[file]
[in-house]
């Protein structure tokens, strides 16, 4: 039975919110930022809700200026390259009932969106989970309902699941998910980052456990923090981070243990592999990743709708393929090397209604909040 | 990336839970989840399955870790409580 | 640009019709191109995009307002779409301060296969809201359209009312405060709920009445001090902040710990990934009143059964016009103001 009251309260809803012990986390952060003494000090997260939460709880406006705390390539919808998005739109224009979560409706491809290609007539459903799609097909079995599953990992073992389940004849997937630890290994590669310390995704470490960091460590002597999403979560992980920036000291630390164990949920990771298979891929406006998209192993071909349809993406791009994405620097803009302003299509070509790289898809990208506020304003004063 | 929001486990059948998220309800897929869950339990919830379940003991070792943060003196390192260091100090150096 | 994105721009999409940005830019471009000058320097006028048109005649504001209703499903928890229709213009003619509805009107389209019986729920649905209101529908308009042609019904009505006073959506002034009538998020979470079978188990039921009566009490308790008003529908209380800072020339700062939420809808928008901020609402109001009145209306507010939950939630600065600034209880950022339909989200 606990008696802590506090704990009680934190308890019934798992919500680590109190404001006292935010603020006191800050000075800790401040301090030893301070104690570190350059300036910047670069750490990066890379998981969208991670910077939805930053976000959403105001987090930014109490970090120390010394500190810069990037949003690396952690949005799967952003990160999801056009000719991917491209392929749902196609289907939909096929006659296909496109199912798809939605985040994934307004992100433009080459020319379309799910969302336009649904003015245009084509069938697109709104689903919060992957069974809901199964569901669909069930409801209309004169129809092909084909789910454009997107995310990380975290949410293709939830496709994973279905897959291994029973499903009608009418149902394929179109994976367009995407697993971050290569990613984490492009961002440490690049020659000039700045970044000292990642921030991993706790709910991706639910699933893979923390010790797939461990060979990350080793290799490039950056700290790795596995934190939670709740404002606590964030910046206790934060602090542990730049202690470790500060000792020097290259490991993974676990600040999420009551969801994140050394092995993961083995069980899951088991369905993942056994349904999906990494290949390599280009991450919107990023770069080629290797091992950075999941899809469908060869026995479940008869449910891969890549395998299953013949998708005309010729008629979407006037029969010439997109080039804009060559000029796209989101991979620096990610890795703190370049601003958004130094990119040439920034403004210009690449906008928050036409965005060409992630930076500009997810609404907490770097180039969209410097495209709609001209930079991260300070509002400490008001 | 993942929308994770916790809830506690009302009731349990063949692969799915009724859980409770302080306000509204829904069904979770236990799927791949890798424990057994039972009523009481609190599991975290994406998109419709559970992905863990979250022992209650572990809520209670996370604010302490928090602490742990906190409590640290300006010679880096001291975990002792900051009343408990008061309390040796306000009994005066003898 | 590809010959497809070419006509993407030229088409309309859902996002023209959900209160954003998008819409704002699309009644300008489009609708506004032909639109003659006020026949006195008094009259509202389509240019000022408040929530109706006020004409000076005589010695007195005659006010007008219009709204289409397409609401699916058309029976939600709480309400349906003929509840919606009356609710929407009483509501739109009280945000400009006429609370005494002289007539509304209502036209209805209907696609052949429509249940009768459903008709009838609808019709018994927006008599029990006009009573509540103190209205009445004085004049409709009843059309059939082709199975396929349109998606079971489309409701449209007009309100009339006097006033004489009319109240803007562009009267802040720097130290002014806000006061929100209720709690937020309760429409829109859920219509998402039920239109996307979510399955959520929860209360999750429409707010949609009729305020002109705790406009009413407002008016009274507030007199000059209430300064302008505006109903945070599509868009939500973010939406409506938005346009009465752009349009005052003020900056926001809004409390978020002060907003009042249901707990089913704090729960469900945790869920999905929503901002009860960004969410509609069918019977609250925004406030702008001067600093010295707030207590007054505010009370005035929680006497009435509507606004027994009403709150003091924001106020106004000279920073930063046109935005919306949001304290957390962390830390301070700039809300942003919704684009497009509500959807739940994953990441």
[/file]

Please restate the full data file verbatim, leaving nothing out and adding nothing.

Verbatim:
[in-house]
């Protein structure tokens, strides 16, 4: 039975919110930022809700200026390259009932969106989970309902699941998910980052456990923090981070243990592999990743709708393929090397209604909040 | 990336839970989840399955870790409580 | 640009019709191109995009307002779409301060296969809201359209009312405060709920009445001090902040710990990934009143059964016009103001 009251309260809803012990986390952060003494000090997260939460709880406006705390390539919808998005739109224009979560409706491809290609007539459903799609097909079995599953990992073992389940004849997937630890290994590669310390995704470490960091460590002597999403979560992980920036000291630390164990949920990771298979891929406006998209192993071909349809993406791009994405620097803009302003299509070509790289898809990208506020304003004063 | 929001486990059948998220309800897929869950339990919830379940003991070792943060003196390192260091100090150096 | 994105721009999409940005830019471009000058320097006028048109005649504001209703499903928890229709213009003619509805009107389209019986729920649905209101529908308009042609019904009505006073959506002034009538998020979470079978188990039921009566009490308790008003529908209380800072020339700062939420809808928008901020609402109001009145209306507010939950939630600065600034209880950022339909989200 606990008696802590506090704990009680934190308890019934798992919500680590109190404001006292935010603020006191800050000075800790401040301090030893301070104690570190350059300036910047670069750490990066890379998981969208991670910077939805930053976000959403105001987090930014109490970090120390010394500190810069990037949003690396952690949005799967952003990160999801056009000719991917491209392929749902196609289907939909096929006659296909496109199912798809939605985040994934307004992100433009080459020319379309799910969302336009649904003015245009084509069938697109709104689903919060992957069974809901199964569901669909069930409801209309004169129809092909084909789910454009997107995310990380975290949410293709939830496709994973279905897959291994029973499903009608009418149902394929179109994976367009995407697993971050290569990613984490492009961002440490690049020659000039700045970044000292990642921030991993706790709910991706639910699933893979923390010790797939461990060979990350080793290799490039950056700290790795596995934190939670709740404002606590964030910046206790934060602090542990730049202690470790500060000792020097290259490991993974676990600040999420009551969801994140050394092995993961083995069980899951088991369905993942056994349904999906990494290949390599280009991450919107990023770069080629290797091992950075999941899809469908060869026995479940008869449910891969890549395998299953013949998708005309010729008629979407006037029969010439997109080039804009060559000029796209989101991979620096990610890795703190370049601003958004130094990119040439920034403004210009690449906008928050036409965005060409992630930076500009997810609404907490770097180039969209410097495209709609001209930079991260300070509002400490008001 | 993942929308994770916790809830506690009302009731349990063949692969799915009724859980409770302080306000509204829904069904979770236990799927791949890798424990057994039972009523009481609190599991975290994406998109419709559970992905863990979250022992209650572990809520209670996370604010302490928090602490742990906190409590640290300006010679880096001291975990002792900051009343408990008061309390040796306000009994005066003898 | 590809010959497809070419006509993407030229088409309309859902996002023209959900209160954003998008819409704002699309009644300008489009609708506004032909639109003659006020026949006195008094009259509202389509240019000022408040929530109706006020004409000076005589010695007195005659006010007008219009709204289409397409609401699916058309029976939600709480309400349906003929509840919606009356609710929407009483509501739109009280945000400009006429609370005494002289007539509304209502036209209805209907696609052949429509249940009768459903008709009838609808019709018994927006008599029990006009009573509540103190209205009445004085004049409709009843059309059939082709199975396929349109998606079971489309409701449209007009309100009339006097006033004489009319109240803007562009009267802040720097130290002014806000006061929100209720709690937020309760429409829109859920219509998402039920239109996307979510399955959520929860209360999750429409707010949609009729305020002109705790406009009413407002008016009274507030007199000059209430300064302008505006109903945070599509868009939500973010939406409506938005346009009465752009349009005052003020900056926001809004409390978020002060907003009042249901707990089913704090729960469900945790869920999905929503901002009860960004969410509609069918019977609250925004406030702008001067600093010295707030207590007054505010009370005035929680006497009435509507606004027994009403709150003091924001106020106004000279920073930063046109935005919306949001304290957390962390830390301070700039809300942003919704684009497009509500959807739940994953990441």